By awarding former Finnish President Martti Ahtisaari this year's Nobel Peace Prize, the Norwegian prize committee is returning to its original mandate of honoring those who help in the resolution of conventional armed conflicts. For the past several years, the committee has opted for nontraditional honorees, from Al Gore for his work on climate change to the microcredit guru Muhammad Yunus for his work in extending small loans to the world's poor. The choice of Ahtisaari, a lifelong diplomat whose work over 30 years on three continents has helped bring an end to fighting and saved thousands of lives, is a vote of confidence for the ancient art of diplomacy and mediation in bringing an end to violence.
The committee said it decided to give the award to Ahtisaari "for his important efforts ... to resolve international conflicts. These efforts have contributed to a more peaceful world and to 'fraternity between nations,' in Alfred Nobel's spirit. Through his untiring efforts and good results, he has shown what role mediation of various kinds can play in the resolution of international conflicts."
Ahtisaari, 71, may be best known for his work in Kosovo, where he helped midwife the cease-fire that led to the withdrawal of Serbian troops from the province after the NATO bombing campaign in 1999. He also played a key role when, as the United Nations' special envoy to the former Serbian province, he drew up a plan for its independence. That plan was ultimately vetoed by Russia in the U.N. Security Council. But many of its recommendations for power-sharing and administration are currently being implemented by the new government in Pristina. The Norwegian committee's decision to honor Ahtisaari is, in fact, a clear indication of support for Kosovo, which remains in a kind of legal limbo, thanks to the refusal of Serbia, Russia and other countries to recognize its unilateral declaration of independence earlier this year.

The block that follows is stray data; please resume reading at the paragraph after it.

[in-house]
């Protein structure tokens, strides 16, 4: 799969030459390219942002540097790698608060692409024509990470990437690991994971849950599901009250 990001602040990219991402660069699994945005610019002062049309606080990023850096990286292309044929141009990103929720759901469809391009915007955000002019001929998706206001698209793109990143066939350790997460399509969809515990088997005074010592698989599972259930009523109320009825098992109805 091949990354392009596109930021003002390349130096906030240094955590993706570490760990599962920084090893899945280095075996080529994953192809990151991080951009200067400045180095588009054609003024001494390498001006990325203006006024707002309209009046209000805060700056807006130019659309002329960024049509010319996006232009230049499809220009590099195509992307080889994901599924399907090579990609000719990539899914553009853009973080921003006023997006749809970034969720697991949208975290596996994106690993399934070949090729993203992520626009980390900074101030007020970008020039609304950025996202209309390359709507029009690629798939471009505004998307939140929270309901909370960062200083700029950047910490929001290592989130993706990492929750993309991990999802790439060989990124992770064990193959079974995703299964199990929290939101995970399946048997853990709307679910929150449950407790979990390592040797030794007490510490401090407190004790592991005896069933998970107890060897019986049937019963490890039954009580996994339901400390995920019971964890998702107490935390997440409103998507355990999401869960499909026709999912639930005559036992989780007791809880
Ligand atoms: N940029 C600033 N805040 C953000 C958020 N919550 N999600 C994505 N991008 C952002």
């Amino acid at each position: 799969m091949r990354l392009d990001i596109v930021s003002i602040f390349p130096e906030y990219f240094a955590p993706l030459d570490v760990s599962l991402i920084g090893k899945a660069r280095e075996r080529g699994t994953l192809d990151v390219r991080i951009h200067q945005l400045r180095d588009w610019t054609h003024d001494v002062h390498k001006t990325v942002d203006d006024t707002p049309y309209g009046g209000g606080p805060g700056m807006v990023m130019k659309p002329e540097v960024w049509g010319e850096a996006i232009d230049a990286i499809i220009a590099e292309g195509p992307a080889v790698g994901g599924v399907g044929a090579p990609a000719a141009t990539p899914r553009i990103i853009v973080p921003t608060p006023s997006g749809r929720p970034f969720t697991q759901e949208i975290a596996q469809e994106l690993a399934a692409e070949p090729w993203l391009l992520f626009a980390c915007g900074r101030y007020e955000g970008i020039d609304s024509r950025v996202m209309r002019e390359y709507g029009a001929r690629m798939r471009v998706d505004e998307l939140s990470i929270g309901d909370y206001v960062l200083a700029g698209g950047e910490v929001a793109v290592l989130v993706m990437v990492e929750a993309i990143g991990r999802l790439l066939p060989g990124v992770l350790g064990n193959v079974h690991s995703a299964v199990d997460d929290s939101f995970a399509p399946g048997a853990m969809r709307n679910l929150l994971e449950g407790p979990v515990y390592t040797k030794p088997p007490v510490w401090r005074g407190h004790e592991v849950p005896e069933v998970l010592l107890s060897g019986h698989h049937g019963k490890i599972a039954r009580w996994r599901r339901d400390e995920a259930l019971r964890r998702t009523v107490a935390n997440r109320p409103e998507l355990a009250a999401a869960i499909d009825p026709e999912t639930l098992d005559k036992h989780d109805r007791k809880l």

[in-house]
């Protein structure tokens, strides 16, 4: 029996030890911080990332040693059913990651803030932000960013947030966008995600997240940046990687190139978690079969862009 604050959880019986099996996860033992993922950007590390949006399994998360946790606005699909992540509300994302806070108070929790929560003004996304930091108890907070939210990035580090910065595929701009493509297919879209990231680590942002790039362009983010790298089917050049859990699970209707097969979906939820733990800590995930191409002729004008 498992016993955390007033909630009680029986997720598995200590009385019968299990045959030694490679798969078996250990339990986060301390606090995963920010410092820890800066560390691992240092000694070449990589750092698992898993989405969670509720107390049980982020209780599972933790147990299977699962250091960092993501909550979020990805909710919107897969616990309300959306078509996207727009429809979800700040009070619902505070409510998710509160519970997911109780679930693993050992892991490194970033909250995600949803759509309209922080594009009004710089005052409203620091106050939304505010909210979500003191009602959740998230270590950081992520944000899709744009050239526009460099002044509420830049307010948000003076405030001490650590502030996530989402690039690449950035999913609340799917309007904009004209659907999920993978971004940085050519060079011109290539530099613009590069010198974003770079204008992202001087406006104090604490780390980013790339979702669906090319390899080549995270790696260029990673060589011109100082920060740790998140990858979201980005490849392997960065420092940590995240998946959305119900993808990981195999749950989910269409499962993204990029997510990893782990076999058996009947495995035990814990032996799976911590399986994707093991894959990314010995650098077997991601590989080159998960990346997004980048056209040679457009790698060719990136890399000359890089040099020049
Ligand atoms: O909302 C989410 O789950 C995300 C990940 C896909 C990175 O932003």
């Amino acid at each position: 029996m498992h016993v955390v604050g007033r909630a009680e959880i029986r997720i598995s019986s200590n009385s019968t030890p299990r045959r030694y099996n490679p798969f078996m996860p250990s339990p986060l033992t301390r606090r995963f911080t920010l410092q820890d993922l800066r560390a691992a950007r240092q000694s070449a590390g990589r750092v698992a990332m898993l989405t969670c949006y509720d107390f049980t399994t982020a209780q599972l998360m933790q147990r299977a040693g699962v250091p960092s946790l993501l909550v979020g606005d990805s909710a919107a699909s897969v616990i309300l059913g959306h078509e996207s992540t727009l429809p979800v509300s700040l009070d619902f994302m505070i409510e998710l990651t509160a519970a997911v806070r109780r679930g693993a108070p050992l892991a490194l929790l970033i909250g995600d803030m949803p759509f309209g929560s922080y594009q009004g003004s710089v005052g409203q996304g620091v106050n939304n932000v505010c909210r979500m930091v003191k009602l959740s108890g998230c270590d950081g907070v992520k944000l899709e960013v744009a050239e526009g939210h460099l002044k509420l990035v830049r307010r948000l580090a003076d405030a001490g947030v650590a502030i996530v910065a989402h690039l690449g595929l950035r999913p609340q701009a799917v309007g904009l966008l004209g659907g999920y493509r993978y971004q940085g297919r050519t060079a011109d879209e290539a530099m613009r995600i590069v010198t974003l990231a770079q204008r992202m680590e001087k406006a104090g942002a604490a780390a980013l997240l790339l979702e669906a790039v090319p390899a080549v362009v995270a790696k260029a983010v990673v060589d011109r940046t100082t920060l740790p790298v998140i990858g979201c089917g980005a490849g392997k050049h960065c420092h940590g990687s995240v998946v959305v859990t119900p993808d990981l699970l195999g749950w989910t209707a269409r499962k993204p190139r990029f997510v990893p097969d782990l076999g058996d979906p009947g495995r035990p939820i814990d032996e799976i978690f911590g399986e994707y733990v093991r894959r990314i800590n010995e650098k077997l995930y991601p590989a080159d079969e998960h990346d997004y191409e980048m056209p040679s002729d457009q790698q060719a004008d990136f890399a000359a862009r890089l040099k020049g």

Ahtisaari, a former primary-school teacher, joined the Finnish Foreign Ministry as a diplomat in the mid-'60s. His first peace mediation job was as U.N. envoy to Namibia, where guerrillas were fighting the apartheid government of South Africa. He spent 20 years abroad as a diplomat for Finland and the U.N. before contesting and winning the presidential election in 1994, serving one term before returning to mediation work full time.